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Medicaid Exclusion Checks

March 17, 2014 2 Comments

CMS issued a State Medicaid Director Letter (SMDL)  in 2009 recommending that States require providers to screen all employees and contractors monthly.  However in 2011, CMS issued final regulations mandating States to screen all enrolled providers monthly.   Furthermore Section 6501 of PPACA requires States to terminate individuals or entities from their Medicaid programs if the individuals or entities were terminated from Medicare or another States Medicaid program.  This becomes the “excluded in one, excluded in all” principle.

So what is the skinny of Medicaid exclusions checks in terms of best practice?  If you are providing services to Medicaid recipients in your state, you should determine if your state has specific screening requirements for exclusions and sanctions, and whether the State maintains its own database, or has uploaded their data to the OIG List of Excluded Individuals and Entities. (LEIE).    The OIG Exclusions list was a topic of our last post.

Medicaid Exclusion Checks Best Practice

According to David Servodidio of Provider Trust there are currently, 27 state Medicaid exclusion lists that exist.  And, in theory, according to Servodidio,  all of these lists should report all exclusions to the OIG LEIE on a timely basis.  Provider Trust did some research (he describes it as digging) and came up with the following:

Many of the state Medicaid exclusion lists do not report to the OIG LEIE on a timely basis, or at all. As an industry leader in health care compliance, we decided to put together a list of the best and worst state medicaid exclusion lists, based on how reliable they are to report to the OIG on a timely basis.  Let’s start with the best. When it comes to reporting excluded individuals to the OIG, here are the top State Medicaid exclusion lists:

  • Hawaii – 88%
  • Connecticut – 69%
  • Maryland – 60%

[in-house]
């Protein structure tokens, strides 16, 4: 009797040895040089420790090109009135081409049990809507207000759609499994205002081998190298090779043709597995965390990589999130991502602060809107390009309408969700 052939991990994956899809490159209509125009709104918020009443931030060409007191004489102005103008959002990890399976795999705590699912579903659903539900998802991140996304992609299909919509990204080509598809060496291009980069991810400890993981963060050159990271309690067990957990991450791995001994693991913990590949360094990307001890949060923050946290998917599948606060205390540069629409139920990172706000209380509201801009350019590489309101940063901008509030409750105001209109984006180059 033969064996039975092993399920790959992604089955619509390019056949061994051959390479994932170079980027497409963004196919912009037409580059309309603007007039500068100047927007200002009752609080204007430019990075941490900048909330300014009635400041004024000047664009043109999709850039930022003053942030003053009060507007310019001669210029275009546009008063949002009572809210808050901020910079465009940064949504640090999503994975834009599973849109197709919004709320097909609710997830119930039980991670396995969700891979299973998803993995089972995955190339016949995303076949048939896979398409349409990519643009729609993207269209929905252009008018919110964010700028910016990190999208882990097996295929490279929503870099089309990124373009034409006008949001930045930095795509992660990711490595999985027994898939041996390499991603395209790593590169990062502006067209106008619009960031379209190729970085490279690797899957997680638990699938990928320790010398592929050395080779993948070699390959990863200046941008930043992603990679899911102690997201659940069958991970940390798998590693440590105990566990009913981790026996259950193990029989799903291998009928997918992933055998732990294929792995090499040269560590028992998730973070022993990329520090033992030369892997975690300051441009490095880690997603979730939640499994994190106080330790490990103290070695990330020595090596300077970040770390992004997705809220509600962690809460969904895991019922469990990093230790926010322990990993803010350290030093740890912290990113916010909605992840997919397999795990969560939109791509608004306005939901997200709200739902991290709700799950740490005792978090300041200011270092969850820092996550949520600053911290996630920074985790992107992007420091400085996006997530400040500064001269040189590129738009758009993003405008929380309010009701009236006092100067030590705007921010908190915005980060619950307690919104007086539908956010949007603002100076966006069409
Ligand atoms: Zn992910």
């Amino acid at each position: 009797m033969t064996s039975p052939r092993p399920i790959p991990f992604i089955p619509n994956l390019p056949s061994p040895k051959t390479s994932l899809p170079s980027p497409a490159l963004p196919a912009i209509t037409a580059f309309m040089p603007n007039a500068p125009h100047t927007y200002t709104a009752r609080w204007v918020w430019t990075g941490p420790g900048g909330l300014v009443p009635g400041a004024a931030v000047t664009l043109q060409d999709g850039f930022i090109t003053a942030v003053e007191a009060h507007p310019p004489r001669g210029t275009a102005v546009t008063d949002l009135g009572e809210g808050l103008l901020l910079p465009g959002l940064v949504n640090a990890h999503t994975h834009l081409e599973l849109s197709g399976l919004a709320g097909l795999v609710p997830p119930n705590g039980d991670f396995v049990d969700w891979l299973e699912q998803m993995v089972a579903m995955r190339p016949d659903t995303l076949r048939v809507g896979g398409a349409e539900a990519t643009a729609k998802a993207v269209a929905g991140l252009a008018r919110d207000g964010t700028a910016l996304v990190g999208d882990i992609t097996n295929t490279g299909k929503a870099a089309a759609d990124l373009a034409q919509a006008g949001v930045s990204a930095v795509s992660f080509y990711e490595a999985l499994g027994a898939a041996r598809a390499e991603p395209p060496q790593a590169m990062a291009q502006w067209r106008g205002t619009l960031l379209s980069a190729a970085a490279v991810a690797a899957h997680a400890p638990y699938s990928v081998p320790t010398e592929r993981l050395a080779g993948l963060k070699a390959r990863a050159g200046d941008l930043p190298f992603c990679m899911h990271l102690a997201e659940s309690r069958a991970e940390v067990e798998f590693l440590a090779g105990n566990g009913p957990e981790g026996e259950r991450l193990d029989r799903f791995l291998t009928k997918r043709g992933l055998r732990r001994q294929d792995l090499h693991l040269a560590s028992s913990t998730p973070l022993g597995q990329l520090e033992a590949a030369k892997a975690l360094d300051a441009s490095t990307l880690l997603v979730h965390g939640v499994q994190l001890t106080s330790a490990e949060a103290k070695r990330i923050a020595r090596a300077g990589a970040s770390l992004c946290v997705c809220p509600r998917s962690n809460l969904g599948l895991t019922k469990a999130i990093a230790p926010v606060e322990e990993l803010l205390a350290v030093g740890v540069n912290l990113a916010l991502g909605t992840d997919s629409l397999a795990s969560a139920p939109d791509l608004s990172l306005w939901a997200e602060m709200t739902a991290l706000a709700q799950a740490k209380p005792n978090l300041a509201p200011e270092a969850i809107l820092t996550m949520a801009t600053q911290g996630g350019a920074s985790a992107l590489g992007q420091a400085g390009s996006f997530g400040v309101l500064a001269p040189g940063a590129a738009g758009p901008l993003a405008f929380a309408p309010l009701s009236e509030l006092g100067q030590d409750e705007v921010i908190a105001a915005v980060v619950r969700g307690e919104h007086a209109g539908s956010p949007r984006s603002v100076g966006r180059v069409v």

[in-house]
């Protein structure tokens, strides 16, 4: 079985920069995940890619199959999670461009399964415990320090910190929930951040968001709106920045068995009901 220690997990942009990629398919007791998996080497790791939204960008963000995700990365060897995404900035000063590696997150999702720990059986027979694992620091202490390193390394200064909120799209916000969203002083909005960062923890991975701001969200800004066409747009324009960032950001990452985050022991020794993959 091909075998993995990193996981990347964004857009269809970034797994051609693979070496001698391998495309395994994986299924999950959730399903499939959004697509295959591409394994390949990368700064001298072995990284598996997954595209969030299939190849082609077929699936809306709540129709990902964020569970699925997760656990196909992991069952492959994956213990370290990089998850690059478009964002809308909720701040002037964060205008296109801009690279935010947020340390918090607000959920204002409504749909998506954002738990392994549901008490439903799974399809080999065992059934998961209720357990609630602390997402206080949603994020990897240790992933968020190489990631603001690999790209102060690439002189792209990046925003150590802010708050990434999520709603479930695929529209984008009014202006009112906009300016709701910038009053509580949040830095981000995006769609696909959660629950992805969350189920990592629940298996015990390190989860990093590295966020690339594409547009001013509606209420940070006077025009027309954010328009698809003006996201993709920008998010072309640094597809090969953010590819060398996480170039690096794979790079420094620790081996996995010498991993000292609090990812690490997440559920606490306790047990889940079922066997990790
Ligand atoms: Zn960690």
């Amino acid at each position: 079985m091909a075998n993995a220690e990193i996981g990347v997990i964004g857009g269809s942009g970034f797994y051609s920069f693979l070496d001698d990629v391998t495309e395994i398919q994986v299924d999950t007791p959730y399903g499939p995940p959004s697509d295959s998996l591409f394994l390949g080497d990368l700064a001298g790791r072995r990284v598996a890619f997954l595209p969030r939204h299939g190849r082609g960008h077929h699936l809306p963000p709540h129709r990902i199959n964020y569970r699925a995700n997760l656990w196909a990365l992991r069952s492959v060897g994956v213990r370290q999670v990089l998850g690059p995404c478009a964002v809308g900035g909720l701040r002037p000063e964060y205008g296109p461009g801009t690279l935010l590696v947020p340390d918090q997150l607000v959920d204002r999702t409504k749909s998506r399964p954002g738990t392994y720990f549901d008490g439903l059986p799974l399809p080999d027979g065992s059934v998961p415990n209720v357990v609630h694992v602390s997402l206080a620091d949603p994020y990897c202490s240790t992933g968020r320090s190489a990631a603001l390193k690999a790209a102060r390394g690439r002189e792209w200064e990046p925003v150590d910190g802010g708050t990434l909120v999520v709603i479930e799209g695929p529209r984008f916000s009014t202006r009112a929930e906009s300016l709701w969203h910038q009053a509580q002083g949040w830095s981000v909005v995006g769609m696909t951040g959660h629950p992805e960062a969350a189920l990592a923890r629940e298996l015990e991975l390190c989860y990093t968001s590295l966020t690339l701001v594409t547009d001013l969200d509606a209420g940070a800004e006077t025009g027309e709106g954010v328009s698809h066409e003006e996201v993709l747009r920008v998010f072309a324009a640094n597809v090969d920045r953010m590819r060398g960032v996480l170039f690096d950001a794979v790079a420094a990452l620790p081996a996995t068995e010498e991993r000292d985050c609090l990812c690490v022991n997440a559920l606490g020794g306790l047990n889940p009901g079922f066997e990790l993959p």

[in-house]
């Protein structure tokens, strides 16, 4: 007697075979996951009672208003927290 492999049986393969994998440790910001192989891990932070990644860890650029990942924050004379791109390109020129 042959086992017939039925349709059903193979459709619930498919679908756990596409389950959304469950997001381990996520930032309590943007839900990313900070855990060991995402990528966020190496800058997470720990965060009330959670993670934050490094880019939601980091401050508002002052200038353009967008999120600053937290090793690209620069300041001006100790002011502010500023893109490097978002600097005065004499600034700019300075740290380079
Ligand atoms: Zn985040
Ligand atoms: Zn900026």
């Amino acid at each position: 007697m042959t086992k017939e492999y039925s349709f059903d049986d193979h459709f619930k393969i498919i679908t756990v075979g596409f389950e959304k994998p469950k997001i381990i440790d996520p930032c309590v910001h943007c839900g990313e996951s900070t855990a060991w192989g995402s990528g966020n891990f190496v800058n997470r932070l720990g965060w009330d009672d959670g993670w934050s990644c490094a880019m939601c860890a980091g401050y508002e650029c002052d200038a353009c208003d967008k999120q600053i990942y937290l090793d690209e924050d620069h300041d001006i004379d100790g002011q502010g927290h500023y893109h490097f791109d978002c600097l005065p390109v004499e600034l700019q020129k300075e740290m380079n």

• Nevada – 59%
  • Michigan – 55%

Here are the worst State Medicaid Exclusion Lists when it comes to reporting excluded individuals to the OIG on a timely basis:

  • West Virginia
  • Alabama
  • Indiana
  • Nebraska
  • Tennessee
  • Massachusetts
  • South Carolina
  • Washington

The bottom line:  checking the OIG database is not enough to ensure compliance with Medicaid exclusion checks.  You may have to check all available state Medicaid exclusion lists on a monthly basis in addition to the OIG exclusions database when hiring new employees.  Keep in mind the scalability of this to your clinic and organization.  Larger providers may want to avail themselves of a service, such as Provider Trust if there is a large employee base, and/or a monthly turnover.  Smaller providers likely need only to check upon hiring and annually.

Ensure your compliance strategy and monitoring and auditing plant covers all potential sources for exclusions on a monthly basis, and that would include all current (27) State Medicaid Exclusion Lists.

Do you provide Medicaid services?  Have you verified all your employees against your State Medicaid Exclusion List (for the 27 that exist).  Are you documenting your compliance with exclusion verifications?

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Nancy Beckley

Nancy J. Beckley MS, MBA, CHC: President-Nancy Beckley & Associates LLC. Compliance outsourcing, risk assessment, compliance plans, compliance training, auditing, due diligence, investigation support for therapy providers.

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Comments (2)

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  1. Great content Nancy. Thank you for mentioning the research of my co-worker here at ProviderTrust. We have made some updates to the research and I would love to fill you in. Currently there are now 34 states exclusion list, as oppose to 27. To learn more about this visit our blog post title: 5 Things You Should Know About OIG Exclusions >>

    You may also view our case study on the importance of checking state lists >>

    Thank you! Feel free to contact us anytime.

  2. HI Jamie – and thanks for commenting. I just downloaded the ProviderTrust September webinar and actually sent info along to a provider as they were struggling with doing Medicaid checks, and wondering if only to do in state in which they had a presence… Another provider reported experiences with applicants who have been excluded from a licensure board in one state, then getting probationary licenses in other states (so therefore permitted to practice). As you know, the OIG has placed great importance on exclusion checks, but many small providers don’t understand the compliance necessity to do checks even if they feel they know their staff well, and haven’t had much change over. I look forward to talking to you in the next few weeks… And once again thank you for you comments and the links to your important messages on exclusion checks. My new favorite expression:”excluded in one, excluded in all..”

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